When drawing, switching from culture to culture can sometimes be a difficult task; so many faces are different already but when switching cultures the facial differences vary greatly. Drawing the face of an African American, however, can be fun and rewarding. African Americans generally have broad, attractive features that allow you to add plenty of detail that you could not add one someone with more petite features. Following some simple guidelines can help you get a satisfactory result.
Things You'll Need
Lightly draw the outline of the face. You will not add any facial features like the nose or the mouth in this step. Just create the shape of the head, cheeks and chin. Create a faint, vertical line down the center of your facial outline (do not worry, you will erase it later) and two horizontal lines going through the location reserved for the eyes and the mouth. These lines work as a kind of graph to help keep the face properly proportioned.
Start outlining the eyes. Draw the eyes as faint circles at first to make sure you like the position of them. Add more detail to your circles, creating the almond shape eyes usually have. Avoid drawing the eye with the whole pupil visible---this might result in a very startled look (unless that is what you want)---by keeping part of the pupil covered by the eyelid. Ensure both pupils are looking in the same direction as well. Lines above the eyelid represent the contours of the skin where the bone opens into the eye socket.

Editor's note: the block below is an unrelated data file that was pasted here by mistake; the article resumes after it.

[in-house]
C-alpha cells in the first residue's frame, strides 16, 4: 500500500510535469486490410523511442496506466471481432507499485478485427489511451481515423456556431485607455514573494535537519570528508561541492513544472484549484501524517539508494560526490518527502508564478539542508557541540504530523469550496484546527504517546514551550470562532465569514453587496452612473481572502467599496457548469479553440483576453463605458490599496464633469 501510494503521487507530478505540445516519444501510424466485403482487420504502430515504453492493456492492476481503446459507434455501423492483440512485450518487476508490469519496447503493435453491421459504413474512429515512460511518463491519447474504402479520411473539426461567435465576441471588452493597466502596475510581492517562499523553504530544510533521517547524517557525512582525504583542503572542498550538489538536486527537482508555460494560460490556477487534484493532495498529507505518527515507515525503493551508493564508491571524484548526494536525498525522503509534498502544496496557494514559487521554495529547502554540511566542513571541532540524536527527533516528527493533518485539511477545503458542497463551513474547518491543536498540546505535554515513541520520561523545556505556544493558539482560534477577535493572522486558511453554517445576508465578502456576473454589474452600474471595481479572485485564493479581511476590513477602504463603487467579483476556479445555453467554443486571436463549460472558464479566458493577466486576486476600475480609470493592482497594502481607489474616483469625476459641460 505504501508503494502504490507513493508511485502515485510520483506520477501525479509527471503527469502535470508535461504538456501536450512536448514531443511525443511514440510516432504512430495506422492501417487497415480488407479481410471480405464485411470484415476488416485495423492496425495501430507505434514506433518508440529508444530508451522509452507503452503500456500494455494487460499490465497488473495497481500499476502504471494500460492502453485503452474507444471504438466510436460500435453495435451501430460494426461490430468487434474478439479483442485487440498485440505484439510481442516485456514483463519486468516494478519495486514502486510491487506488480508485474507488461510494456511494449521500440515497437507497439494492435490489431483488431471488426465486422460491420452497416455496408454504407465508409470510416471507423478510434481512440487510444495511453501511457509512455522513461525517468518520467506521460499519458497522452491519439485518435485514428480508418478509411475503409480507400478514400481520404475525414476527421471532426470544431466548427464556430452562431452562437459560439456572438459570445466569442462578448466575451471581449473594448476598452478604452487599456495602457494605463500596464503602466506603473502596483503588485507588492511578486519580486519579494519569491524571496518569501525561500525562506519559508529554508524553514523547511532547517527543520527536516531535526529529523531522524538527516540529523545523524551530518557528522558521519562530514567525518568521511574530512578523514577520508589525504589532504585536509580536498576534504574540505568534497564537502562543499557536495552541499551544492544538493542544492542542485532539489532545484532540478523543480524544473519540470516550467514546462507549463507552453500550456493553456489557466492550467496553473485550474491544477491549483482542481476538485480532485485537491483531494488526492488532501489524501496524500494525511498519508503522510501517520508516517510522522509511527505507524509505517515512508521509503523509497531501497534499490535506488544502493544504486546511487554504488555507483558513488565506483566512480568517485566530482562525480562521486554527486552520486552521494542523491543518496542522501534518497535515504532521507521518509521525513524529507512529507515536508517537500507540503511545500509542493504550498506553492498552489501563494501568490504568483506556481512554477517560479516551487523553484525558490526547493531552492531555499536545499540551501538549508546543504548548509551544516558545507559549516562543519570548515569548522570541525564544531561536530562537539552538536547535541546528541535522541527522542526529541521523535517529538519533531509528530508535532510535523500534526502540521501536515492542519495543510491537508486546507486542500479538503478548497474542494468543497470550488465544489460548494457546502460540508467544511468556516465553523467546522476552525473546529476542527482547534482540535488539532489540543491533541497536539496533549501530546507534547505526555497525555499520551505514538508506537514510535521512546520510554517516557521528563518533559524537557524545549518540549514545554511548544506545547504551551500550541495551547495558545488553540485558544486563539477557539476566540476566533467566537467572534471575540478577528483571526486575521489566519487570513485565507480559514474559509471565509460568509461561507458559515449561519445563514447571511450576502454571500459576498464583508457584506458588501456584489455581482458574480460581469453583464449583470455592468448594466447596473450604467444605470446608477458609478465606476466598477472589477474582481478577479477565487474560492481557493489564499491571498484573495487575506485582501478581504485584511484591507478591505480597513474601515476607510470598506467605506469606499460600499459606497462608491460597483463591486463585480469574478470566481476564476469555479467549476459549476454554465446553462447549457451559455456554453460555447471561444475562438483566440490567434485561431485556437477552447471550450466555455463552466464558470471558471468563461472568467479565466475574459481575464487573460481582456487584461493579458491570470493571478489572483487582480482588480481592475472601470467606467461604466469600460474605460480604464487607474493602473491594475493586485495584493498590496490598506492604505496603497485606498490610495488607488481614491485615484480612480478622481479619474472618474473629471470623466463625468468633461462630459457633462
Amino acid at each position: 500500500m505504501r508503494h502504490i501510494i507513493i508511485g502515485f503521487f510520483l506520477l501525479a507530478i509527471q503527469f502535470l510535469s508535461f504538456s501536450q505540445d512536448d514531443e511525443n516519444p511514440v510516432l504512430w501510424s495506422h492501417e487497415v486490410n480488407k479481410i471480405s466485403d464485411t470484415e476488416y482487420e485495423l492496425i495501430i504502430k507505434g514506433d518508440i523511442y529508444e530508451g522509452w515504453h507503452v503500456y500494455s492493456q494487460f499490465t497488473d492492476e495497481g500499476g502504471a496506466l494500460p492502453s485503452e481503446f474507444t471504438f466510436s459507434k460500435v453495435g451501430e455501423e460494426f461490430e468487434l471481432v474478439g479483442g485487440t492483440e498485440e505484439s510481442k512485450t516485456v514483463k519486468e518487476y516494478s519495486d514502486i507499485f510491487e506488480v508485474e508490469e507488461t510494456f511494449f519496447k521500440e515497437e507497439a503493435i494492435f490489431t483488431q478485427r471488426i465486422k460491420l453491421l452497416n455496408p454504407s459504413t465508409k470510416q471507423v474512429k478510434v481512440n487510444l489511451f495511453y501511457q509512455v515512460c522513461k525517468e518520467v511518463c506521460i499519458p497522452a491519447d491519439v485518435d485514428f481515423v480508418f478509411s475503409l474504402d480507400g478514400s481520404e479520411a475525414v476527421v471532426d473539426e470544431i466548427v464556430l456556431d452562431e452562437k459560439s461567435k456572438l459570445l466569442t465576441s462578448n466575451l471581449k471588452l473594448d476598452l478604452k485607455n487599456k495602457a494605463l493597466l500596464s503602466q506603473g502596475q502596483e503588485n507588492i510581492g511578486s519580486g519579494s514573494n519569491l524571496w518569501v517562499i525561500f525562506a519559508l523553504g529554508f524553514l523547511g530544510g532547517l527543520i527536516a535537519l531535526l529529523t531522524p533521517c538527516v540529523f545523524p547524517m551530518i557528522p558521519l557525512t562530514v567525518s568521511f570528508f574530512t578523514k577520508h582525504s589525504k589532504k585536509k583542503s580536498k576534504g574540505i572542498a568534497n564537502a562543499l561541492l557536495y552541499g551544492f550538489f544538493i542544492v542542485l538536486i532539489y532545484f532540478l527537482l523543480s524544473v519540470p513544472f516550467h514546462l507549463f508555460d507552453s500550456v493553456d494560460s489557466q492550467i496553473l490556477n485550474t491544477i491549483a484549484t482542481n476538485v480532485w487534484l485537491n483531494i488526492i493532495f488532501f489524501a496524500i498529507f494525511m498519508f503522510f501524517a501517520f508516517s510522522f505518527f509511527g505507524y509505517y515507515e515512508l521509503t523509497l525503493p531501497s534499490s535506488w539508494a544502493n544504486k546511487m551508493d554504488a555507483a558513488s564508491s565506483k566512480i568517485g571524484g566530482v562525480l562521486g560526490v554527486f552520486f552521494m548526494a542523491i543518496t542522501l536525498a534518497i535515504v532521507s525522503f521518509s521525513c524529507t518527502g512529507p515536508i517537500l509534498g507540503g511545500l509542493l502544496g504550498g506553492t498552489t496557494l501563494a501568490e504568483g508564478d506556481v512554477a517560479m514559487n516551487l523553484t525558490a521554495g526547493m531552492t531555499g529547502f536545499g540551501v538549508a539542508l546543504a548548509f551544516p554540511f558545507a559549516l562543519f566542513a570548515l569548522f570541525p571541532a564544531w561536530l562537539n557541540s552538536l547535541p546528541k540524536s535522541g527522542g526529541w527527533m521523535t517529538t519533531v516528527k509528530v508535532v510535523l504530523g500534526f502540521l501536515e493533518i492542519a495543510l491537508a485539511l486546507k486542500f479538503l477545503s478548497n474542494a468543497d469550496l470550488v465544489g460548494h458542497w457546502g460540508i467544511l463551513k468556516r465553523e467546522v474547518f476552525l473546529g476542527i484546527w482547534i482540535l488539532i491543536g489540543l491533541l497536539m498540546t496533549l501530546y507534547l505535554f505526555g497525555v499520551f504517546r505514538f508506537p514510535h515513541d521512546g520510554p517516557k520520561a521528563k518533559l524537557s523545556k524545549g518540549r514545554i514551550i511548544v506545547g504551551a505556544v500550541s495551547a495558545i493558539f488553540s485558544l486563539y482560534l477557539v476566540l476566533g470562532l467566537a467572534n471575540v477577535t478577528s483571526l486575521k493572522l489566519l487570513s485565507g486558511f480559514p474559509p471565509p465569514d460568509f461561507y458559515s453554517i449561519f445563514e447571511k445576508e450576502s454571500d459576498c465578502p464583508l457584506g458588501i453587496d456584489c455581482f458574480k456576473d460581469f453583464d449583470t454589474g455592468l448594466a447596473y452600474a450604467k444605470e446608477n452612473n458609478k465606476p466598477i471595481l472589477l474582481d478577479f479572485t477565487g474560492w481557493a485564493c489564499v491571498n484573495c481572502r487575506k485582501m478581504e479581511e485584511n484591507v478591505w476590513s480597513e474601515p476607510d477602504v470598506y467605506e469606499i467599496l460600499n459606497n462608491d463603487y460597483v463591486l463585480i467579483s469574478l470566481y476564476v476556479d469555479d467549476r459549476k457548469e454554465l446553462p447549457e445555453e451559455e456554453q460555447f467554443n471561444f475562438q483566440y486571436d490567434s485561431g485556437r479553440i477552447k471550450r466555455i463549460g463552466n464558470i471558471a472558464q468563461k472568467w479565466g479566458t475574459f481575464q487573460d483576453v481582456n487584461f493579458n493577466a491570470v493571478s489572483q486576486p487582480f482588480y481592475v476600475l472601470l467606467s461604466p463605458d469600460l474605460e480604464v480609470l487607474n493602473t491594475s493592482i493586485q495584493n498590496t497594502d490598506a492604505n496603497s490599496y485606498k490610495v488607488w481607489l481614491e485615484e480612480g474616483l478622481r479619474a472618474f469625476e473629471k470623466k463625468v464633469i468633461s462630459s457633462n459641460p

Draw a circle in the center of the face to represent the point of the nose (an African American's nose is usually very broad). Add nostrils to the right and the left of the circle you have drawn. Darken the lines on the side of the nose that casts a shadow. The bridge of the nose will be more apparent on the shadowed side of the face.
Draw a line to represent the length and shape of the mouth. This should only be for the opening of the mouth, not the lips just yet. Remember, your mouth is not simply a straight line, so do not be afraid to add some shape to your drawing's mouth. Trace the shape of your lower lip. African Americans have very full lips, so feel free to extend the lip down as far as you want (as long as it stays on the face) and then create the curve of the upper lip. Try to keep the upper lip realistically proportionate to the bottom lip.
Create some ears off to the sides of the face. The bottom of the ears should begin at height of the mouth and the tops should end right at the eyes.
Trace over all of the lines you want to keep with a pen. Erase all remaining lines from your facial graph and circle of the nose that you do not want to keep once the ink has dried. Now you should be able to see the full extent of your work.
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